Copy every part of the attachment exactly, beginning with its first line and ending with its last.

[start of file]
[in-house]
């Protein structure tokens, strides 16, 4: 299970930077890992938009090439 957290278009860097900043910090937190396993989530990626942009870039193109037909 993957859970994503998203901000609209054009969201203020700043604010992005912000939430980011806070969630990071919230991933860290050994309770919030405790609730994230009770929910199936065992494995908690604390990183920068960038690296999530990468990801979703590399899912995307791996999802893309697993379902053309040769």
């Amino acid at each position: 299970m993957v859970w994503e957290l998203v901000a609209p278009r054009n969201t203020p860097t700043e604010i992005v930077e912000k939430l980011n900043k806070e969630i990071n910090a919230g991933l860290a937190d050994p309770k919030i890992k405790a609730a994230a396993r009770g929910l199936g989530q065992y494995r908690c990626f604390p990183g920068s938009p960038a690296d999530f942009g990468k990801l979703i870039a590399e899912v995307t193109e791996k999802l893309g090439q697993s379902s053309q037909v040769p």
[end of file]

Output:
[in-house]
């Protein structure tokens, strides 16, 4: 299970930077890992938009090439 957290278009860097900043910090937190396993989530990626942009870039193109037909 993957859970994503998203901000609209054009969201203020700043604010992005912000939430980011806070969630990071919230991933860290050994309770919030405790609730994230009770929910199936065992494995908690604390990183920068960038690296999530990468990801979703590399899912995307791996999802893309697993379902053309040769």
């Amino acid at each position: 299970m993957v859970w994503e957290l998203v901000a609209p278009r054009n969201t203020p860097t700043e604010i992005v930077e912000k939430l980011n900043k806070e969630i990071n910090a919230g991933l860290a937190d050994p309770k919030i890992k405790a609730a994230a396993r009770g929910l199936g989530q065992y494995r908690c990626f604390p990183g920068s938009p960038a690296d999530f942009g990468k990801l979703i870039a590399e899912v995307t193109e791996k999802l893309g090439q697993s379902s053309q037909v040769p």